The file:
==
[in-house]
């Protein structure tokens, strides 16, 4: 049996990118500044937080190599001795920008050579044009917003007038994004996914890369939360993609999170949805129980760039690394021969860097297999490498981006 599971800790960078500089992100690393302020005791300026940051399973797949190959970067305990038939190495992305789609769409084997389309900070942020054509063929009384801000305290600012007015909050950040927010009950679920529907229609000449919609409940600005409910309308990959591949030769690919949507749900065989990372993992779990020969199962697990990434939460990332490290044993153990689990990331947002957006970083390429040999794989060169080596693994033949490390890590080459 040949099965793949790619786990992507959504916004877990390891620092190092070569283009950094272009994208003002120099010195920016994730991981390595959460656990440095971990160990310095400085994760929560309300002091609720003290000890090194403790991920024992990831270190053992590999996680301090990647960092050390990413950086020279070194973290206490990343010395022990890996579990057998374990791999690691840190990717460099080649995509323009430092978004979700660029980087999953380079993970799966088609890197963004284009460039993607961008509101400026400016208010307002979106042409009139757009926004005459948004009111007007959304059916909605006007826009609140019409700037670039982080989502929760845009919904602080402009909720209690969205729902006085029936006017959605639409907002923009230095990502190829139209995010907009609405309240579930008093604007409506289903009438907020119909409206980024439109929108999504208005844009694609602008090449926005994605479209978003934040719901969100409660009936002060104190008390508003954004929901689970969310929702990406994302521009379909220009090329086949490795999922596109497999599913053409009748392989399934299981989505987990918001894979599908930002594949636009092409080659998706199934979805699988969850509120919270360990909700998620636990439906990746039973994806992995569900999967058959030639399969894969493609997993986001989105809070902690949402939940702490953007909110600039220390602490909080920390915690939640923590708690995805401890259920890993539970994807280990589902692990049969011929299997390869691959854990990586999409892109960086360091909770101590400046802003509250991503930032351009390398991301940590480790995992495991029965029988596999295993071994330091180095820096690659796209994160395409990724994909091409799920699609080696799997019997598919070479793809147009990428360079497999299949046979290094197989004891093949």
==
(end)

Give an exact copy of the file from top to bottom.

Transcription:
[in-house]
């Protein structure tokens, strides 16, 4: 049996990118500044937080190599001795920008050579044009917003007038994004996914890369939360993609999170949805129980760039690394021969860097297999490498981006 599971800790960078500089992100690393302020005791300026940051399973797949190959970067305990038939190495992305789609769409084997389309900070942020054509063929009384801000305290600012007015909050950040927010009950679920529907229609000449919609409940600005409910309308990959591949030769690919949507749900065989990372993992779990020969199962697990990434939460990332490290044993153990689990990331947002957006970083390429040999794989060169080596693994033949490390890590080459 040949099965793949790619786990992507959504916004877990390891620092190092070569283009950094272009994208003002120099010195920016994730991981390595959460656990440095971990160990310095400085994760929560309300002091609720003290000890090194403790991920024992990831270190053992590999996680301090990647960092050390990413950086020279070194973290206490990343010395022990890996579990057998374990791999690691840190990717460099080649995509323009430092978004979700660029980087999953380079993970799966088609890197963004284009460039993607961008509101400026400016208010307002979106042409009139757009926004005459948004009111007007959304059916909605006007826009609140019409700037670039982080989502929760845009919904602080402009909720209690969205729902006085029936006017959605639409907002923009230095990502190829139209995010907009609405309240579930008093604007409506289903009438907020119909409206980024439109929108999504208005844009694609602008090449926005994605479209978003934040719901969100409660009936002060104190008390508003954004929901689970969310929702990406994302521009379909220009090329086949490795999922596109497999599913053409009748392989399934299981989505987990918001894979599908930002594949636009092409080659998706199934979805699988969850509120919270360990909700998620636990439906990746039973994806992995569900999967058959030639399969894969493609997993986001989105809070902690949402939940702490953007909110600039220390602490909080920390915690939640923590708690995805401890259920890993539970994807280990589902692990049969011929299997390869691959854990990586999409892109960086360091909770101590400046802003509250991503930032351009390398991301940590480790995992495991029965029988596999295993071994330091180095820096690659796209994160395409990724994909091409799920699609080696799997019997598919070479793809147009990428360079497999299949046979290094197989004891093949």